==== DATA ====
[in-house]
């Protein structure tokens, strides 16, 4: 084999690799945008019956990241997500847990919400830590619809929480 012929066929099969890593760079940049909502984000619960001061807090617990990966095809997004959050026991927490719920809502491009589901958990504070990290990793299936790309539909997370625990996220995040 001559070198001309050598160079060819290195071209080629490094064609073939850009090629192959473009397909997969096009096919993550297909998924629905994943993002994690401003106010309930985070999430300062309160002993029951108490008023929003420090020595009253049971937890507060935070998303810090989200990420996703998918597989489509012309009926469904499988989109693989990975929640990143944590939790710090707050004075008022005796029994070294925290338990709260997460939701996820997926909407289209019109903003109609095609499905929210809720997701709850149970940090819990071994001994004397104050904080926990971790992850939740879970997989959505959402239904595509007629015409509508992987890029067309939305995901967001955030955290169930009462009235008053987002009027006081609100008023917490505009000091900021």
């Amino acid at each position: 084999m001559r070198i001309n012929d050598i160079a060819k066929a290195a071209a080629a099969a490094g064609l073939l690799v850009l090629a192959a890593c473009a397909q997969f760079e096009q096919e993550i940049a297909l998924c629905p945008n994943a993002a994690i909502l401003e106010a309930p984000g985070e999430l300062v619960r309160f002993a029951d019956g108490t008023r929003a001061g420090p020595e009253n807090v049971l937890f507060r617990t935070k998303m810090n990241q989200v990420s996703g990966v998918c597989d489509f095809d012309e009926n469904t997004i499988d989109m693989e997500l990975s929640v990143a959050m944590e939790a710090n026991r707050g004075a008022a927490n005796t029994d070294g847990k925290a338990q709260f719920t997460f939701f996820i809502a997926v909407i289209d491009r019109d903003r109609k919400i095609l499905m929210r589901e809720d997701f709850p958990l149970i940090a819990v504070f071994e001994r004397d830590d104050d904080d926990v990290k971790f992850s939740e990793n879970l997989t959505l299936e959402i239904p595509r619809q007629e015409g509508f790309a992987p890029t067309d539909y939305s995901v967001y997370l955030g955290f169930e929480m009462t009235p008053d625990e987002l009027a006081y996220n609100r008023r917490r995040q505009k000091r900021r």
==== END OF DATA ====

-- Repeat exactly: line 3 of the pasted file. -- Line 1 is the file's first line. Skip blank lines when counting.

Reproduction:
């Amino acid at each position: 084999m001559r070198i001309n012929d050598i160079a060819k066929a290195a071209a080629a099969a490094g064609l073939l690799v850009l090629a192959a890593c473009a397909q997969f760079e096009q096919e993550i940049a297909l998924c629905p945008n994943a993002a994690i909502l401003e106010a309930p984000g985070e999430l300062v619960r309160f002993a029951d019956g108490t008023r929003a001061g420090p020595e009253n807090v049971l937890f507060r617990t935070k998303m810090n990241q989200v990420s996703g990966v998918c597989d489509f095809d012309e009926n469904t997004i499988d989109m693989e997500l990975s929640v990143a959050m944590e939790a710090n026991r707050g004075a008022a927490n005796t029994d070294g847990k925290a338990q709260f719920t997460f939701f996820i809502a997926v909407i289209d491009r019109d903003r109609k919400i095609l499905m929210r589901e809720d997701f709850p958990l149970i940090a819990v504070f071994e001994r004397d830590d104050d904080d926990v990290k971790f992850s939740e990793n879970l997989t959505l299936e959402i239904p595509r619809q007629e015409g509508f790309a992987p890029t067309d539909y939305s995901v967001y997370l955030g955290f169930e929480m009462t009235p008053d625990e987002l009027a006081y996220n609100r008023r917490r995040q505009k000091r900021r």